Political and Religious Opposition to Freemasonry

Freemasonry is a social and service club that has attracted attention for as long as it has existed. Members must believe in a Supreme Being and agree to abide by the moral laws of society and government, but these beliefs have long attracted opposition from many sources. Two of the most vocal groups have been those opposed to the group’s political influence, and religious groups who actively discourage their members from joining.

The fact that many political leaders in the United States have been Masons is one reason for the opposition to the brotherhood. The first lodge in the United States was established in Philadelphia in 1730. Some of the nation’s earliest leaders including Paul Revere, Ben Franklin, and George Washington were Masons, as well as thirteen past Presidents and many Congressmen.

The official Anti-Masonic movement in the U.S. began with the disappearance of William Morgan in 1826. A former Mason in New York, he had written a book that was said to reveal the secrets of the Freemasons. The organizers of the Anti-Masonic party accused Masons of murdering him, and despite any evidence to back up their claims, local organizations would no longer back Masonic candidates for office. The party appealed to largely poorer classes and eventually spread to influence many local elections.

Christian groups oppose Freemasons for words and rituals that they see as not compatible with their beliefs. The term “Worshipful Master” which is used for some leaders as well as referring to lodges as “mosques”, “shrines”, or “temples” is seen as sacrilegious. They object to the swearing of oaths on the bible in Masonic rituals and feel that in order to pursue higher Masonic degrees, candidates engage in readings of works that explore religions and philosophies which Christians feel are occult or pagan.  One prime objection that Christians have is the Masonic belief that salvation can be attained by good works, not simply through belief in Jesus Christ.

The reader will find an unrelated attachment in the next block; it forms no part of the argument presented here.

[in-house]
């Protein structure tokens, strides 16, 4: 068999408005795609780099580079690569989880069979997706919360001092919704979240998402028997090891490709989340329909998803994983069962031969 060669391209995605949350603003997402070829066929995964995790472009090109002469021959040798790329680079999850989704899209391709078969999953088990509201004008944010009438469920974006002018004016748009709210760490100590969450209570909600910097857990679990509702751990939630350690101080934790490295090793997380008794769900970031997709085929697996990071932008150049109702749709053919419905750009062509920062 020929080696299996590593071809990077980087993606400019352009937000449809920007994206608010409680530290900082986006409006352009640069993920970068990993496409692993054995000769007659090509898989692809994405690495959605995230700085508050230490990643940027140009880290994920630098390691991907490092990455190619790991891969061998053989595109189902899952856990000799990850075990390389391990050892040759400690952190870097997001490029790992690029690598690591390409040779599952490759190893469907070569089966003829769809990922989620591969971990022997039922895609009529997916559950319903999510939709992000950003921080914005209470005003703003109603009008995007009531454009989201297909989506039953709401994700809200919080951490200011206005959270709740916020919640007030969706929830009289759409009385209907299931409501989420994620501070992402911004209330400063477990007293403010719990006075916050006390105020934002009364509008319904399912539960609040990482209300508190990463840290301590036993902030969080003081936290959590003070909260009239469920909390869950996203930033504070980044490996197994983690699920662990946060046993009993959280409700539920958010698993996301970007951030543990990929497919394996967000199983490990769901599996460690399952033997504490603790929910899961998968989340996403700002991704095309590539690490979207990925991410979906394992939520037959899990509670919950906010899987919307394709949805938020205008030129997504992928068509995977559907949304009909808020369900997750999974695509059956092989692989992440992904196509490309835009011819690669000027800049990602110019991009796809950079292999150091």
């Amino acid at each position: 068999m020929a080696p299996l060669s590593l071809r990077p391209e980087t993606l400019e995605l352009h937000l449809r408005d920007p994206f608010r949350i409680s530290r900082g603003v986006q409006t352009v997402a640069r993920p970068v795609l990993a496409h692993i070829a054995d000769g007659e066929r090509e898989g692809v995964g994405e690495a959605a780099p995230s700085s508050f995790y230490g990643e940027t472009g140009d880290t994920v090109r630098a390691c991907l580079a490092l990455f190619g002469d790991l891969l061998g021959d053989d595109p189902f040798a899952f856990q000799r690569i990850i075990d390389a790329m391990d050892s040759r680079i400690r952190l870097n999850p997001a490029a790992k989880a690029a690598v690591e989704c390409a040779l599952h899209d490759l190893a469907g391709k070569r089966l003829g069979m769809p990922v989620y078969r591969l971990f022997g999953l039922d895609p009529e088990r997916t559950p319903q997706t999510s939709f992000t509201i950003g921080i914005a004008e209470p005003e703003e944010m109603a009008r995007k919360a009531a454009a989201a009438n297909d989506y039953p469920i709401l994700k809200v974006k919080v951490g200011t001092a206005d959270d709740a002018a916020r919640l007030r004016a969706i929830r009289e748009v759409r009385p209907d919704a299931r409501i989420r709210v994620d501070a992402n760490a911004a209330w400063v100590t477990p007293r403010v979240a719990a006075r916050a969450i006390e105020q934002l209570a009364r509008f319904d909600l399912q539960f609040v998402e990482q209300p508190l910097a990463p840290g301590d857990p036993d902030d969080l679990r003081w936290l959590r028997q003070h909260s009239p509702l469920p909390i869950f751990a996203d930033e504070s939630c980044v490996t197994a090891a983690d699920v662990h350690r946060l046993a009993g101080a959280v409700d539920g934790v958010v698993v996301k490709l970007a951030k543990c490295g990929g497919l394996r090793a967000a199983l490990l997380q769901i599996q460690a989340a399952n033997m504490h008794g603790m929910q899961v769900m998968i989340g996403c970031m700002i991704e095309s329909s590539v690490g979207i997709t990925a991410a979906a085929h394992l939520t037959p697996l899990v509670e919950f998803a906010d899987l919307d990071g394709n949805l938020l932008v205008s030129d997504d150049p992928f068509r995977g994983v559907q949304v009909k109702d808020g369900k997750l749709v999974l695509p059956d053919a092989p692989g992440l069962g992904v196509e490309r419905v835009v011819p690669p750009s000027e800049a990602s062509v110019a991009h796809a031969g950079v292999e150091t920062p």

Masons are required to meet as equals, regardless of their political or religious beliefs. This has helped spark the conflict between Freemasons and the Catholic Church that goes back centuries. Masons disagree with the basic structure of the Church, which demands unquestioning acceptance of clerical authority. Totalitarian states often ban Freemasonry outright. It was eradicated in Italy, Austria, and Germany under Nazism and there are no lodges in China.

Freemasonry is the largest social service club in the world, and has been surrounded by controversy since its inception. Because of its perceived secrecy and political influence, Masonry will continue to attract opposition for years to come.